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Networking 101 (and jobs, of course)

12/12/2014 2:06:47 PM

Never underestimate the power of networking! This mantra is repeated by almost every mentor and at almost every career seminar, but if you’ve never put time and energy into building and using your network, you’re definitely missing out on some great opportunities.

Whether you’re an academic looking for the next lab to join, a senior postdoc looking for that tenure-track faculty position or a science-minded individual trying to break into industry or business, networking is incredibly important. Today’s post will cover some tips and tricks to build your networking prowess, and just in time! The new year is right around the corner, and with it come some big meetings (ASBMB Annual Meeting, Keystone Conferences, AAAS Meeting, Experimental Biology, etc.) where opportunities abound to meet contacts.

Looking for other tips and tricks? I wrote posts on strategies for job searching and how to decipher a job post as well. As always, we’d love to hear your feedback or suggestions. Leave a comment or reach out to ASBMB on Twitter or Facebook!

The networking toolkit

There are a few essentials to assemble before you really delve into networking, and maintaining this toolkit will make it easy for you to meet new contacts and keep in touch with those you already have. First and foremost, get a professional, reliable email address that you plan to use long-term. That old email address from high school (i.e., will make you cringe every time you have to give it to a professional contact, and academics are constantly moving around and switching from one .edu address to another. It’s good to have a personal email with no frills that you can trust to stay active no matter where life takes you. Using your name and/or initials is a good place to start.

Second, make or update your LinkedIn profile. Many people do not enjoy social media, but having a LinkedIn profile that is up to date is seriously helpful when you’re in the process of searching for a job. Even if you’re a few years away from the job hunt, building your profile, adding your accolades, being part of group discussions and adding contacts takes time, so it’s never too early to start. The primary value of LinkedIn is being able to see the contacts your contacts know. For example, take this job post for a research scientist at BioAmber. LinkedIn tells me I know nine people connected to this company, so I could ask one of them to tell me about the company, give some advice on the application process, or pass my résumé on directly.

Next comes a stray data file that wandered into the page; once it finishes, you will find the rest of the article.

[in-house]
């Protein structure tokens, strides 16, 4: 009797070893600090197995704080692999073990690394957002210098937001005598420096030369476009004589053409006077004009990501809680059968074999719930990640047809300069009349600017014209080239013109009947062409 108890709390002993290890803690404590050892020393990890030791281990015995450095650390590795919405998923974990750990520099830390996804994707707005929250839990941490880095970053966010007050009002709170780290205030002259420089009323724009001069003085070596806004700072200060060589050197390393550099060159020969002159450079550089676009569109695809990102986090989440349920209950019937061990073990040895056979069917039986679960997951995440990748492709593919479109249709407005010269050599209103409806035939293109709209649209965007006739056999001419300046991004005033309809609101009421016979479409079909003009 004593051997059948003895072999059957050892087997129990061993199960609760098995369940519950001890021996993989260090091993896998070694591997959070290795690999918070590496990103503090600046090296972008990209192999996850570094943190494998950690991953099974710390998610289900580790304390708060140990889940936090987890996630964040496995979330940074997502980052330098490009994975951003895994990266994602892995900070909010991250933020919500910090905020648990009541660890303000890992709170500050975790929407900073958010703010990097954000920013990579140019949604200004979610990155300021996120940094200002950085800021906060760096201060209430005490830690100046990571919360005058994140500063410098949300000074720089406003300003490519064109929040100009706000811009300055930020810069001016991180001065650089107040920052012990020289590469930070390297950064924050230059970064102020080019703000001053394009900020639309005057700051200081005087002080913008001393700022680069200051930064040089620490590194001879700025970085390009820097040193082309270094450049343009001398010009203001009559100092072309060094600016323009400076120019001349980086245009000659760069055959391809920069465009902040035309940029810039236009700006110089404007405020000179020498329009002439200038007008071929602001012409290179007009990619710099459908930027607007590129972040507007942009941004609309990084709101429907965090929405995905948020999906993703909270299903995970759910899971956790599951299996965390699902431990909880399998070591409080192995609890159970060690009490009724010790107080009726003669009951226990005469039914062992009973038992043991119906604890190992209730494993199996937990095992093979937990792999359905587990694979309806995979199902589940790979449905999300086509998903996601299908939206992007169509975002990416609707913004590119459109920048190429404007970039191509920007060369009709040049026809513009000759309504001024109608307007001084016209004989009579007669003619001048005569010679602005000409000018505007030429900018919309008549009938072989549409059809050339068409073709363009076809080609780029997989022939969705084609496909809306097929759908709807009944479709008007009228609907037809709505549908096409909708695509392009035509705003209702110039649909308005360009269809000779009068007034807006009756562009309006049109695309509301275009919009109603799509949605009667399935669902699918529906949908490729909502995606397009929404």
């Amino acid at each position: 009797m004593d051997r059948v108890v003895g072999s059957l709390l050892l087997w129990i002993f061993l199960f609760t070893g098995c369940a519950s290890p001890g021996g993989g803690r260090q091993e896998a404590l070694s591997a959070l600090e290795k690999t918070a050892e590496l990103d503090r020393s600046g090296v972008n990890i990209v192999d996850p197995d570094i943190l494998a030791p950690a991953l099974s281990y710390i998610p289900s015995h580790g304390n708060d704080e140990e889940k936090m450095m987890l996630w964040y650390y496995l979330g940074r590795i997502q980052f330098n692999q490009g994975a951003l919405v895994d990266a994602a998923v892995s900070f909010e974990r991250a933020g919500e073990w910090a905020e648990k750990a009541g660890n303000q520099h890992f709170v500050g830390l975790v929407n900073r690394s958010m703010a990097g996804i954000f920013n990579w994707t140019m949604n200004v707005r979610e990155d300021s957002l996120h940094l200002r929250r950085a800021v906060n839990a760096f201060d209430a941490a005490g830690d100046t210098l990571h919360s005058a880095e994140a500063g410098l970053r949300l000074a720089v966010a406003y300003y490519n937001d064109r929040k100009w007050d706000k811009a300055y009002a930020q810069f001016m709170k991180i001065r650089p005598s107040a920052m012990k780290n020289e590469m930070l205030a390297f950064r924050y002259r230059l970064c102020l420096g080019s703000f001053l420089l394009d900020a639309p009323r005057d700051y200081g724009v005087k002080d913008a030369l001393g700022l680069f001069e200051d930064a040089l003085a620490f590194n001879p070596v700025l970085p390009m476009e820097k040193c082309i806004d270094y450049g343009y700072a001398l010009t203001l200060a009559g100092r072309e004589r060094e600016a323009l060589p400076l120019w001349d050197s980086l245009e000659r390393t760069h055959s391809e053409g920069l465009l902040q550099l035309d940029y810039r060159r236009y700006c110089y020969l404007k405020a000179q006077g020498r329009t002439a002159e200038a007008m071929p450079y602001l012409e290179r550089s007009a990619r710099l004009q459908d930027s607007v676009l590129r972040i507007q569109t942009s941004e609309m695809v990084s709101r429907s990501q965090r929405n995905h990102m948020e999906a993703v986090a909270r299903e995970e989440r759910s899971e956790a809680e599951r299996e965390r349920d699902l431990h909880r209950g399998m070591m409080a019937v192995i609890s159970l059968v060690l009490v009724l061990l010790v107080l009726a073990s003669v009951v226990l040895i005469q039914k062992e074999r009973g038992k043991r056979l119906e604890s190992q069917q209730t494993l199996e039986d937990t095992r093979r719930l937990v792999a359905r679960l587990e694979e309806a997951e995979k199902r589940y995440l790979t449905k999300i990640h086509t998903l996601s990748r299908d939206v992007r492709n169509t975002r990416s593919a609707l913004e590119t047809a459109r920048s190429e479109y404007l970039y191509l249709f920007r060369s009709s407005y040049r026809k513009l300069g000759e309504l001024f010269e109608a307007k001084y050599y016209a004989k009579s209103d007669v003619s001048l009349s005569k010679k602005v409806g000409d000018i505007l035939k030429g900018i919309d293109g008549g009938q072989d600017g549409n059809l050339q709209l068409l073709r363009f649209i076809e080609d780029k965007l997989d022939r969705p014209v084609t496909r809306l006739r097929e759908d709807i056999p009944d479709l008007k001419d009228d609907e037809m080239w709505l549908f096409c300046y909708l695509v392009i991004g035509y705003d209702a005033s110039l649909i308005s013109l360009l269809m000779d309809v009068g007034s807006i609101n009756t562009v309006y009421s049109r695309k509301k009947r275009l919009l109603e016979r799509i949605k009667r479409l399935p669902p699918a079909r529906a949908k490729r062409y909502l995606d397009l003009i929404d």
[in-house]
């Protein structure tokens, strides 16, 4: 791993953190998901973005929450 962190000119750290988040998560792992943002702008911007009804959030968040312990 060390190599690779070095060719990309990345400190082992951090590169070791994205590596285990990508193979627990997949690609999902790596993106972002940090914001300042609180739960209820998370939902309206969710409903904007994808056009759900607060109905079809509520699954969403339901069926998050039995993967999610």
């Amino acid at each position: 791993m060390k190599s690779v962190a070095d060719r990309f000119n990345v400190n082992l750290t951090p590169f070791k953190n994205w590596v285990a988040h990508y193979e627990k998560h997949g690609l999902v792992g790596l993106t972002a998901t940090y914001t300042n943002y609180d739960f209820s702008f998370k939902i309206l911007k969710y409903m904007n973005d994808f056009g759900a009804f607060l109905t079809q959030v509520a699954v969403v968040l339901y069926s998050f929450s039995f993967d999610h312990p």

Third, consider purchasing business cards. It may seem odd to some academics, but a set of business cards can make your life easier even if you are not in the business world. Most universities and have predefined templates you can use, or you can design your own personal cards. The cost is generally low ($20 or less for many more cards than you’ll ever need), and the return value is high. Slipping someone a card in passing at a seminar, conference, happy hour or networking event is much easier than fumbling with phones or writing contact information on a piece of paper that will inevitably get lost. Carry a few cards in your wallet all the time, and you’ll be surprised how quickly you hand them out! and are great makers for your first set of business cards.

The bull’s-eye

I like to think of a network like a bull’s-eye. In the center are the people you know well: your friends, your family, your co-workers and your mentors. If you begin by talking to this inner circle of people you know and asking them to connect you with people they know, you can build out to the second, then the third ring of the bull’s-eye. By the third and fourth rings, you start making the most valuable connections that can help you find that job. My current full-time position was a result of networking, as was my good fortune to meet my editor at ASBMB Today.

When you meet with someone in your network, start the conversation by asking him/her about his/her career path, what kind of experiences he/she found most valuable to get where he/she is, and any career advice he/she might have for you. Always finish by asking if he/she knows anyone else that you can talk to, and offer to connect him/her with someone you know in exchange. Ask these questions of the people in the first ring, and then do the same for those in the second and third rings. You’ll find that you can meet a lot of interesting people, receive a wealth of advice, and hopefully network your way into that ideal job or company.